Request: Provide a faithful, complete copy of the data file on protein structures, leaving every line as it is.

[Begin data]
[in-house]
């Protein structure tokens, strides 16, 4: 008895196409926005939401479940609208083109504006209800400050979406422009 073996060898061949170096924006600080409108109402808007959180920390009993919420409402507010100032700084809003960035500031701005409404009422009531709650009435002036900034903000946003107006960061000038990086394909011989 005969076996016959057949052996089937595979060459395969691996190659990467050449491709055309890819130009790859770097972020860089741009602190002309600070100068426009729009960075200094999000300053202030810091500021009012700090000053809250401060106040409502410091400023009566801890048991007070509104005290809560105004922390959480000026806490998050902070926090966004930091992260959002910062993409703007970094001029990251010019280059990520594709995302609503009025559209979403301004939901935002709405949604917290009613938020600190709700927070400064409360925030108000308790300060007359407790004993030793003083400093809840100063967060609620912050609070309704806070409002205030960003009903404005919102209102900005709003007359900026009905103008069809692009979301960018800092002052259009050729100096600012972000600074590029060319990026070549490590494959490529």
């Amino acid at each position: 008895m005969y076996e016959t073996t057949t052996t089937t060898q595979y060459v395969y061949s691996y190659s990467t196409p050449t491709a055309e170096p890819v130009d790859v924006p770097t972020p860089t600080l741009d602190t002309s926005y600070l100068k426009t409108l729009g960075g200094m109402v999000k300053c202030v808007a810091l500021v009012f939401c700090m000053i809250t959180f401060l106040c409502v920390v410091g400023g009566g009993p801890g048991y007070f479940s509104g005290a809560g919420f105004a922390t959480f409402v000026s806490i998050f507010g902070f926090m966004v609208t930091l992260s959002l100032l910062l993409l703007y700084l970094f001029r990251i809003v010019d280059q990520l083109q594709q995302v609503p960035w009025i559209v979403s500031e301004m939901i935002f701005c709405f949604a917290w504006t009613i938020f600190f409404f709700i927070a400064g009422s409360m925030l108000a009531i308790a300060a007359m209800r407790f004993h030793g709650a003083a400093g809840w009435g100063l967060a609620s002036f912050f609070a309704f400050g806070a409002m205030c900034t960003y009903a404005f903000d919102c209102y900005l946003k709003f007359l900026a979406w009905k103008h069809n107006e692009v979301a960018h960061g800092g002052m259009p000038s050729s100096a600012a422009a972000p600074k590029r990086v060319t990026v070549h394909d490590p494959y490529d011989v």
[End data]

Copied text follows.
[in-house]
């Protein structure tokens, strides 16, 4: 008895196409926005939401479940609208083109504006209800400050979406422009 073996060898061949170096924006600080409108109402808007959180920390009993919420409402507010100032700084809003960035500031701005409404009422009531709650009435002036900034903000946003107006960061000038990086394909011989 005969076996016959057949052996089937595979060459395969691996190659990467050449491709055309890819130009790859770097972020860089741009602190002309600070100068426009729009960075200094999000300053202030810091500021009012700090000053809250401060106040409502410091400023009566801890048991007070509104005290809560105004922390959480000026806490998050902070926090966004930091992260959002910062993409703007970094001029990251010019280059990520594709995302609503009025559209979403301004939901935002709405949604917290009613938020600190709700927070400064409360925030108000308790300060007359407790004993030793003083400093809840100063967060609620912050609070309704806070409002205030960003009903404005919102209102900005709003007359900026009905103008069809692009979301960018800092002052259009050729100096600012972000600074590029060319990026070549490590494959490529």
């Amino acid at each position: 008895m005969y076996e016959t073996t057949t052996t089937t060898q595979y060459v395969y061949s691996y190659s990467t196409p050449t491709a055309e170096p890819v130009d790859v924006p770097t972020p860089t600080l741009d602190t002309s926005y600070l100068k426009t409108l729009g960075g200094m109402v999000k300053c202030v808007a810091l500021v009012f939401c700090m000053i809250t959180f401060l106040c409502v920390v410091g400023g009566g009993p801890g048991y007070f479940s509104g005290a809560g919420f105004a922390t959480f409402v000026s806490i998050f507010g902070f926090m966004v609208t930091l992260s959002l100032l910062l993409l703007y700084l970094f001029r990251i809003v010019d280059q990520l083109q594709q995302v609503p960035w009025i559209v979403s500031e301004m939901i935002f701005c709405f949604a917290w504006t009613i938020f600190f409404f709700i927070a400064g009422s409360m925030l108000a009531i308790a300060a007359m209800r407790f004993h030793g709650a003083a400093g809840w009435g100063l967060a609620s002036f912050f609070a309704f400050g806070a409002m205030c900034t960003y009903a404005f903000d919102c209102y900005l946003k709003f007359l900026a979406w009905k103008h069809n107006e692009v979301a960018h960061g800092g002052m259009p000038s050729s100096a600012a422009a972000p600074k590029r990086v060319t990026v070549h394909d490590p494959y490529d011989v």